News Flash


Posted on: October 23, 2020

Westlake Feral Hog Update


Feral hogs have arrived in our community.  Town staff is formulating a plan with Urban Biologist Adam Henry a representative from the USDA-Texas Wildlife Service program to remove them from Westlake. Mr. Henry has been working in the Metro-plex to resolve human-wildlife conflict for the past 10 years.

We met with Adam on Tuesday, October 20th, to assess damage in the Park located in the Glenwyck development and the Terra Bella development.  He believes at this time there are 1-3 hogs that have caused the current damage in Westlake. He has recommended trapping the hogs and we are working with a resident to get permission to place a trap on their property. We are also looking at a location in the park as well.  This trap is of fence panel construction and will be about 30ft in diameter. Bait locations will be set up on Friday, October 23, 2020, in the park and along the creek at Dove Rd. and Trace Bella, once hogs find and consume the bait a trap will be set up. These trap locations will be monitored by a remote camera, once all the hogs enter the trap it will be remotely activated to capture all the individuals. In the event hogs are not able to be trapped other methods may be deployed. At this time, we will notify Keller Police Department and residents.  

Pesticide application for Grub control should be done twice a year, March/April and September/October. It is highly recommended to make sure this has been done and/or reapply if needed. There are several appropriate pesticides for treating grubs, Dylox is a common over the counter pesticide available on-line or at area retailers.

Yard watering needs to be reduced to no more than twice a week and not more than an inch of water per zone or section. If possible, watering should be done in the early hours so as to allow a full day of sunlight to dry the grass.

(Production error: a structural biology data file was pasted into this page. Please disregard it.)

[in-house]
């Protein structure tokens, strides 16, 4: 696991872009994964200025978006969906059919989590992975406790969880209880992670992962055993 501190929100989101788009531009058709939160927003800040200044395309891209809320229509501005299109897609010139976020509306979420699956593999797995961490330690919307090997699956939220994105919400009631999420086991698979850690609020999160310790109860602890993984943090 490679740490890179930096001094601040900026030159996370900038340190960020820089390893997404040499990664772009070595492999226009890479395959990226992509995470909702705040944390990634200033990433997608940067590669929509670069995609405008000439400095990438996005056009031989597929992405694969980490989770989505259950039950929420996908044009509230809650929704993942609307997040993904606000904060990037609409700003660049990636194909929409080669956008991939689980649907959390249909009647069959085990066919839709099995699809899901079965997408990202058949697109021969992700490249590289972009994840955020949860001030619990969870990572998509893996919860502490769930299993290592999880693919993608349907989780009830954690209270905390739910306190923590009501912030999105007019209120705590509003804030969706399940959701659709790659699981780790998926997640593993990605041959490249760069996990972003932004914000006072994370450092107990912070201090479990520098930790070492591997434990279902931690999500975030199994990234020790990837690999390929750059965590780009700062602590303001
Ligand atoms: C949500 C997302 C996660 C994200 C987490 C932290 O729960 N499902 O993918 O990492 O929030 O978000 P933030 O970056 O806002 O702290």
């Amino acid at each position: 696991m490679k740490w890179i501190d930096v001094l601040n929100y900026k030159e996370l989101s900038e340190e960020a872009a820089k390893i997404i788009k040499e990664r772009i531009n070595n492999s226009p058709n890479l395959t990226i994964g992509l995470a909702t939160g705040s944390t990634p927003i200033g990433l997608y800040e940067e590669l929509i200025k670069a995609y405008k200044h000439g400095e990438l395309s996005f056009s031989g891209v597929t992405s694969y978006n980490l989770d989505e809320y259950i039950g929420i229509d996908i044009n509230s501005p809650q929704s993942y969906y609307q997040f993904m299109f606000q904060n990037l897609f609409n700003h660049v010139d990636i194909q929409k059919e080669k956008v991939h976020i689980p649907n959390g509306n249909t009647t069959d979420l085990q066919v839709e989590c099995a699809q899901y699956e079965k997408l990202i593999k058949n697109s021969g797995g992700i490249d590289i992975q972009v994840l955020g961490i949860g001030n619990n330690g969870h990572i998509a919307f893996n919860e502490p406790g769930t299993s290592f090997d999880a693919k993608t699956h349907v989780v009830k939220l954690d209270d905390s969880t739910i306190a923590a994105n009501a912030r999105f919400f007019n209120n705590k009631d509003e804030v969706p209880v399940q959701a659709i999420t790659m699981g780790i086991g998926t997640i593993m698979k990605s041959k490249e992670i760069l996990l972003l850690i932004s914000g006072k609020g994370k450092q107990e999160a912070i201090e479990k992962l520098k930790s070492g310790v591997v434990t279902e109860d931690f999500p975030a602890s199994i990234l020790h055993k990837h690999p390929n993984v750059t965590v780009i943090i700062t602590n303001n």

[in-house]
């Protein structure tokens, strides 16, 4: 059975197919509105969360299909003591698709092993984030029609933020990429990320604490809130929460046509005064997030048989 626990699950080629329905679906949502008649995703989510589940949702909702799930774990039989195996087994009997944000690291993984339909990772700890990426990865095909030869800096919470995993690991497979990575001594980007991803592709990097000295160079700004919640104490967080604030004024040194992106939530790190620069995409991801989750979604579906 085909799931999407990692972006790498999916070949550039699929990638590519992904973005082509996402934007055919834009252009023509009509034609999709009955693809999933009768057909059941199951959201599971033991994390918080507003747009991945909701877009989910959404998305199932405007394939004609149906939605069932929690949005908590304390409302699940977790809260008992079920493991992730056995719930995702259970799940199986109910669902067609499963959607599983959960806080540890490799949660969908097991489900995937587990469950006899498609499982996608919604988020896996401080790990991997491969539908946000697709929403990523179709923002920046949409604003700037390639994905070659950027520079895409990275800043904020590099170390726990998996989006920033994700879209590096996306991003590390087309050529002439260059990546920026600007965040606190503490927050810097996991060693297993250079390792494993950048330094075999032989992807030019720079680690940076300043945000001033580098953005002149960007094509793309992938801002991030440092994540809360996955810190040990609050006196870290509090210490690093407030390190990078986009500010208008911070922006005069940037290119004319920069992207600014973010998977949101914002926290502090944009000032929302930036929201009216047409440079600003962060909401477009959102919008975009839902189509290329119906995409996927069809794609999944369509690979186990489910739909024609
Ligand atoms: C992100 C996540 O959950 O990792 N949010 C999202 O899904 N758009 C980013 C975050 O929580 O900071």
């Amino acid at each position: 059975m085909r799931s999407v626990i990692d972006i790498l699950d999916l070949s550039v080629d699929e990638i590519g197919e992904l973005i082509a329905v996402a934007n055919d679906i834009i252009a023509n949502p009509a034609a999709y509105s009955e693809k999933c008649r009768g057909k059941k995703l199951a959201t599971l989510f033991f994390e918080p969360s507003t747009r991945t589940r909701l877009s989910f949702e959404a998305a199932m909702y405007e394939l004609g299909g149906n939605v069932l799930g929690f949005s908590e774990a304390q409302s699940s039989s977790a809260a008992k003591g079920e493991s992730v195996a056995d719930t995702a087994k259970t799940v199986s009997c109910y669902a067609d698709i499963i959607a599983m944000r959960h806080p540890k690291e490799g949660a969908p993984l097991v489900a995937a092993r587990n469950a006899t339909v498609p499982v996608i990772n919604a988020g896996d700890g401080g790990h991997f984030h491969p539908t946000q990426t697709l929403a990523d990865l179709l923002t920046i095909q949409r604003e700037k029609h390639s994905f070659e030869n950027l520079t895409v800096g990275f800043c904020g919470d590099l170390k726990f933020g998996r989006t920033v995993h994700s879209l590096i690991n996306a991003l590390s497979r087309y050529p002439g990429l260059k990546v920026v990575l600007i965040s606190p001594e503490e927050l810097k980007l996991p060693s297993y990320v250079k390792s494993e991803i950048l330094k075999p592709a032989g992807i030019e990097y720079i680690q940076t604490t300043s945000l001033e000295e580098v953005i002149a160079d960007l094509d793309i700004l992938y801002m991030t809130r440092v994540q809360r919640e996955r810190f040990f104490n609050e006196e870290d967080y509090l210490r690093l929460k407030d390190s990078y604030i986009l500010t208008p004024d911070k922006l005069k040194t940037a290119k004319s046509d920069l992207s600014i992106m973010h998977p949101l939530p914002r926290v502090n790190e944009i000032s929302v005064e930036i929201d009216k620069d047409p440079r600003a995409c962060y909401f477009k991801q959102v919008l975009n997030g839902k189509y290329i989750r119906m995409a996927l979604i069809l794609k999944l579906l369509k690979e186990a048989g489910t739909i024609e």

What can you do to help?

Send pictures or video of any damage or sighting of the hogs. This will help us with understanding where they are traveling.

Also, remove any food sources on your property that may include the following:

  • Bird, squirrel, or pet food left out overnight
  • Treat your yard for grub worms

Hogs are attracted to moist soils so if you have any areas that are over watered please reduce your irrigation zone times.

Here is some general information about feral hogs,


 As we mentioned earlier, pigs are smart — really, really smart. If you set a trap that only captures one or two animals at a time, odds are pretty good you won’t catch any other wild pigs that saw the earlier misfortune of their brethren. You need to have a trap large enough for the entire sounder, or group, or you’ll be looking for alternative means to capture the pigs from the sounder that got away.

With new advancements in trapping technology, this method has become a valuable tool in the arsenal. Electronic doors and triggers and wireless monitoring systems have given trappers the ability to adapt as pigs Identifying the signs of feral hog damage is relatively easy if you know what to look for. When a sounder (that's what you call a group of them) is in the area, there are not-so-subtle indicators caused directly by their behavior. Figuring out where these animals are is the first step to crafting a solution.

 What do wild pigs eat?

Fortunately for them, and perhaps unfortunately for everything else, pigs are opportunistic omnivores. This is a fancy way of saying that they'll eat almost anything they can fit in their mouth. Normally they eat roots, tubers, grubs, and insects, but they can also vacuum up small animals and eggs.

 How do you identify wild hog damage?

Wallowing - A "wallow" is a muddy area, usually near a creek or water source, that hogs dig up and then roll around in. This behavior is called "wallowing" and it helps them regulate their temperature during the warmer parts of the year. Despite the old adage, "sweating like a pig," pigs don't have sweat glands! The evidence left behind from a group of pigs wallowing is usually easy to spot. Look for hoofprints, churned or disturbed mud, and possibly hair along the banks of streams or ponds.